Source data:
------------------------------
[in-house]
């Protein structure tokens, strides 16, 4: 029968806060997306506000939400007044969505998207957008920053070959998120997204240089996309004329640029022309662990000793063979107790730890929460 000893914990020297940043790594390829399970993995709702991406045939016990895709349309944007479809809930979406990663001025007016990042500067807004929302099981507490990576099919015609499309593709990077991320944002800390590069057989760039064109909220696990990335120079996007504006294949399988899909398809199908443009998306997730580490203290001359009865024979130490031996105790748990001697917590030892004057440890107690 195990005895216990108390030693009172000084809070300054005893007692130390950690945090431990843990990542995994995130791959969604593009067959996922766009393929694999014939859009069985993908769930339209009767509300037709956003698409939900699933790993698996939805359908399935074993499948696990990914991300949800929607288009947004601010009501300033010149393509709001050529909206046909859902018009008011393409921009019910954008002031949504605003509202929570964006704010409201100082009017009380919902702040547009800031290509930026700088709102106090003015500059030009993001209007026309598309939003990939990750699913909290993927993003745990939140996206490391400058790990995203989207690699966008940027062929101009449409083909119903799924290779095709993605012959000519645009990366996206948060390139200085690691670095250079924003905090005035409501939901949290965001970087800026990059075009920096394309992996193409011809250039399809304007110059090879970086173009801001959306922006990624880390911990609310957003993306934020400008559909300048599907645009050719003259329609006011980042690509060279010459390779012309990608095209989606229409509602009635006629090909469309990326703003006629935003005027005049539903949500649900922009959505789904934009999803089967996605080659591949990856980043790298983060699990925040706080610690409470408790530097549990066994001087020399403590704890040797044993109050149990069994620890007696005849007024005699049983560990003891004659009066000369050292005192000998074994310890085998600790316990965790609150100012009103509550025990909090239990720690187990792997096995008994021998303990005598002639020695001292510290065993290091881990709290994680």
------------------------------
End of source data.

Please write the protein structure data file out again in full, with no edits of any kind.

[in-house]
């Protein structure tokens, strides 16, 4: 029968806060997306506000939400007044969505998207957008920053070959998120997204240089996309004329640029022309662990000793063979107790730890929460 000893914990020297940043790594390829399970993995709702991406045939016990895709349309944007479809809930979406990663001025007016990042500067807004929302099981507490990576099919015609499309593709990077991320944002800390590069057989760039064109909220696990990335120079996007504006294949399988899909398809199908443009998306997730580490203290001359009865024979130490031996105790748990001697917590030892004057440890107690 195990005895216990108390030693009172000084809070300054005893007692130390950690945090431990843990990542995994995130791959969604593009067959996922766009393929694999014939859009069985993908769930339209009767509300037709956003698409939900699933790993698996939805359908399935074993499948696990990914991300949800929607288009947004601010009501300033010149393509709001050529909206046909859902018009008011393409921009019910954008002031949504605003509202929570964006704010409201100082009017009380919902702040547009800031290509930026700088709102106090003015500059030009993001209007026309598309939003990939990750699913909290993927993003745990939140996206490391400058790990995203989207690699966008940027062929101009449409083909119903799924290779095709993605012959000519645009990366996206948060390139200085690691670095250079924003905090005035409501939901949290965001970087800026990059075009920096394309992996193409011809250039399809304007110059090879970086173009801001959306922006990624880390911990609310957003993306934020400008559909300048599907645009050719003259329609006011980042690509060279010459390779012309990608095209989606229409509602009635006629090909469309990326703003006629935003005027005049539903949500649900922009959505789904934009999803089967996605080659591949990856980043790298983060699990925040706080610690409470408790530097549990066994001087020399403590704890040797044993109050149990069994620890007696005849007024005699049983560990003891004659009066000369050292005192000998074994310890085998600790316990965790609150100012009103509550025990909090239990720690187990792997096995008994021998303990005598002639020695001292510290065993290091881990709290994680």